• Joshs
    51
    Have you read Jean Francois Lyotard, or Jean Luc Nancy? They are closer to Derrida's ideas than are Deleuze or Foucault. (I dont see Badiou and Henry as post-Heideggerian in their thinking).
    I'd love to hear your take on the key ideas of Derrida's thought, so that I can compare my Derrida with your Derrida. I would like to build you a 'Derrida machine', a kind of subpersonal architecture.
    One of the reasons Derrida may be so difficult for you is that his ideas challenger your assumptions in ways that the others don't. That might lead to the impression of incoherence on the part of the writer when in fact the incoherence is in the reading. i also find his writing to be more theory-dense than that of Foucault, with his long-winded genealogies, and Deleuze's semi-literary style.
    It would help for me to have a sense of what family of ideas and writers are most relrevant to your own thinking. Since individual philosophers are interpreted in so many often contradictory ways, I like to understand another's idea via a network of philosophers. That would help me situate your orientation to Derrida. Consider it a kind of genealogical triangulating. I do know that those most hostile to his ideas havent yet made it into Husserlian territory and so cant make to jump from Husserl to Heidegger to Derrida..
  • Dzung
    3
    I'm actually most interested in why people choose to believe one or the other,Janus
    Do you think most have a chance to choose what to believe in? I know you didn't intend to say so.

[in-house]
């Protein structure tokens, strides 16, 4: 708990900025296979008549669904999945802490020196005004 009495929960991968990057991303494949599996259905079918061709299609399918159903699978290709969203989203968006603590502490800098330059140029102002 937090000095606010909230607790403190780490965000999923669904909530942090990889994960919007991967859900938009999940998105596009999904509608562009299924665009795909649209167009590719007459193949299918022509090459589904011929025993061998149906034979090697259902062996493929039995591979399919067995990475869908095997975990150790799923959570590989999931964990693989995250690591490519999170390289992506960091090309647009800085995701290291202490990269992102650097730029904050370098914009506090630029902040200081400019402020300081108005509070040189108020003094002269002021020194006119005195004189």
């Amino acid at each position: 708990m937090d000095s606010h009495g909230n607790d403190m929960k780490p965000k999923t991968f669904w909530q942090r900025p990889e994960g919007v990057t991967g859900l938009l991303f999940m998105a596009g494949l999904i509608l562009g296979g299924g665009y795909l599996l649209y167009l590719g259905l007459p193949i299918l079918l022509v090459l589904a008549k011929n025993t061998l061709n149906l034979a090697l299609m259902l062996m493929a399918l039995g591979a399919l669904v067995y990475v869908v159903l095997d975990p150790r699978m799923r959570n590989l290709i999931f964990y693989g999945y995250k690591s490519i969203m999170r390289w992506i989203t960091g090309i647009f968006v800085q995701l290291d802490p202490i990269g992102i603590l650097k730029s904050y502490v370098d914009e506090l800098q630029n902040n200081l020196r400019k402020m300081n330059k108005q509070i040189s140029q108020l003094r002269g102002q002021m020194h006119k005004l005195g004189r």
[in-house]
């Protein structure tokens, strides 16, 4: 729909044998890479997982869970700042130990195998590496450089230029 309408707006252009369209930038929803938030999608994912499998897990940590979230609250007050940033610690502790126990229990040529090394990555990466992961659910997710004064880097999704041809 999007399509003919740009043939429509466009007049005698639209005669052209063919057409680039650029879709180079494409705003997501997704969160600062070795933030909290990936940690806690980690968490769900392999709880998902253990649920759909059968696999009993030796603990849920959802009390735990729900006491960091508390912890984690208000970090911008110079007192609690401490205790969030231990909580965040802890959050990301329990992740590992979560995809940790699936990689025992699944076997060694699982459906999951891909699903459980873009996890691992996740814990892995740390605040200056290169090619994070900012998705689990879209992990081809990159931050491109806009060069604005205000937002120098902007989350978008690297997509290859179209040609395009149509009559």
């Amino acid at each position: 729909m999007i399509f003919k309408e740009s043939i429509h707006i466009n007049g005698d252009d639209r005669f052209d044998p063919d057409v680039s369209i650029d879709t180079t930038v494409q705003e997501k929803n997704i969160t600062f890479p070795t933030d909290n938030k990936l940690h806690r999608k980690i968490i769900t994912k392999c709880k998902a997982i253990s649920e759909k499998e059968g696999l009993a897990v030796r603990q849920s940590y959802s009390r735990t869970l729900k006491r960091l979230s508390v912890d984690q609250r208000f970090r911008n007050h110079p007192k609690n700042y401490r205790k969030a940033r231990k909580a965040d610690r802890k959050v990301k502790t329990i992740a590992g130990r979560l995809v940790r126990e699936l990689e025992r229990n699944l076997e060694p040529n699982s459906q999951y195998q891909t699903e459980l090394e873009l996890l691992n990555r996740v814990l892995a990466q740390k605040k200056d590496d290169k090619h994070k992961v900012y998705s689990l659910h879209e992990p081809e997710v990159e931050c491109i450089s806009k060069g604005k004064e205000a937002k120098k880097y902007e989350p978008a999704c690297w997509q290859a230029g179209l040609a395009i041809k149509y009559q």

So, it may be that we often say things are not physical ( when we really mean 'material') simply because they are not immediate objects of the senses.Janus
    I think this has roots in an open question: what is matter? hasn't been resolved completely because Quantum and string theories and so on ...have not merged.

    To me now - in a multiverse belief - any imaginable is matter. Furthermore, that may be just a trivial subset of what matters constitute. I will explain if any aspect has a question.
  • Janus
    4k


    Apologies for the late reply: I just saw your post now. I don't have time to respond in detail, but let me just say that I have not made a really consistently concerted effort to persist with reading Derrida, because every time I have tried reading him (The gift of Death, On Grammatology are the two I can right now remember attempting) I have gotten the impression that the reward will not justify the investment of time and energy.

    I also read along with this thread: https://thephilosophyforum.com/discussion/comment/23390#Post_23390 ( although I didn't actively participate) and it seemed that none of the participants could make much sense of Derrida's 'arguments' in his critique of Husserl's philosophy. On the other hand I certainly see Henry as a post-Husserlian thinker (See Material Phenomenology).

    I am not saying my view of Derrida is definitive, but it is the view I have; and I'm not interested enough, due, amongst other things, to already not having enough time to study what I really am interested in, to engage with anyone wanting to 'educate' me as to Derrida's significance.
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